Two summers ago, I got my first recreational clamming license. I really wanted to learn to forage, but I was nervous about teaching myself. I also felt like I needed a little guidance if I wanted to learn to fish, but I thought I might be able to learn to clam. Why clamming? Well, this part of New England is pretty big on clams, so it seemed like a good way to learn more about the place I now call home, and I thought it would be fun. Why not?
The only problem was, I didn’t actually know any clammers, despite the fact that it’s a big industry around here. (We even have a Shellfish Constable. Isn’t that the coolest?) So, I turned to books and the internet. Just in case you share the same interest (You were probably hoping I would post on this, right?), I thought I would point you toward the resources I used to get started.
First up: The Compleat Clammer by Christopher R. Reaske.
This book is an interesting read on more than just clams (as you can see from the book cover). It tells you about clams and other shellfish, where and how to find them and how to “catch” them (it’s not like they really run away, but they do dig), and how to prepare them for eating afterward. It also has an interesting trivia section. Here are a few pictures from the book:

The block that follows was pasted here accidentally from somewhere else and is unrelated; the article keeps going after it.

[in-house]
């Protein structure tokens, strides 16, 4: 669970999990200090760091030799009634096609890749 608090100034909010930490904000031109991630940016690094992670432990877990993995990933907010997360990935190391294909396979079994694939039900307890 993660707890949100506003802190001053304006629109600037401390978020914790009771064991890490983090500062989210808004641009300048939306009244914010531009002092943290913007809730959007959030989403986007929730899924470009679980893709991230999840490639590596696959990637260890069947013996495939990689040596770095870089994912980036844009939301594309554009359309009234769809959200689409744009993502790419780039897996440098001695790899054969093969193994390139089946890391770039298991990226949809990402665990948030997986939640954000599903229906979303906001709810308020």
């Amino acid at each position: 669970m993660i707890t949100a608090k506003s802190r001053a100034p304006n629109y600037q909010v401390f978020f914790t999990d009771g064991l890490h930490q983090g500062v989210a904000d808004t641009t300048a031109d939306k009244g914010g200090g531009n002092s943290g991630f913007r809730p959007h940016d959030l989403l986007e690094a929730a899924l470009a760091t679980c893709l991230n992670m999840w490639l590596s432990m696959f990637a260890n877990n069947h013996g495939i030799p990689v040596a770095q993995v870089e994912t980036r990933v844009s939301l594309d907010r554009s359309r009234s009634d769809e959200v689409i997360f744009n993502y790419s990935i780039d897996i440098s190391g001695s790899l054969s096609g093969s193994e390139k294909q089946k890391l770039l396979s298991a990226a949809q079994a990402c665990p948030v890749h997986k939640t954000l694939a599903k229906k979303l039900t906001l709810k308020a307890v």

This was a great book for learning about the different tools I would need both for clamming and in the kitchen. It was also really interesting.
Next up: Clams: How to Find, Catch and Cook Them by Curtis J. Badger. While The Compleat Clammer is written by a New Englander, Clams is written by a Virginian. It was great to get a bit of a look at clamming in another part of the country. While much of the information in the two books overlaps, every region has slight differences, so I say, read widely and learn as much as you can!
Clams gives good strategies for those with and without a boat as well as interesting history and lots of good recipes.
I also spent time on Google and YouTube looking for clamming and cooking videos. One of the most helpful, was this one on “How to Open Clams” by Rich Vellante of Legal Seafoods.
I also had to learn about tides and how they worked (Google it!) and read the town’s shellfish laws. No illegal clamming for me! It was a fun learning experience, but the part I love the most is being outside, knowing the beach and ocean better, and being able to bring home treasures for my family that we can actually eat! It’s so cool!
If you have the chance, I hope you try it. And don’t worry! More information on clamming will follow. I’m sure you were worried, but you don’t have to be any more. 😉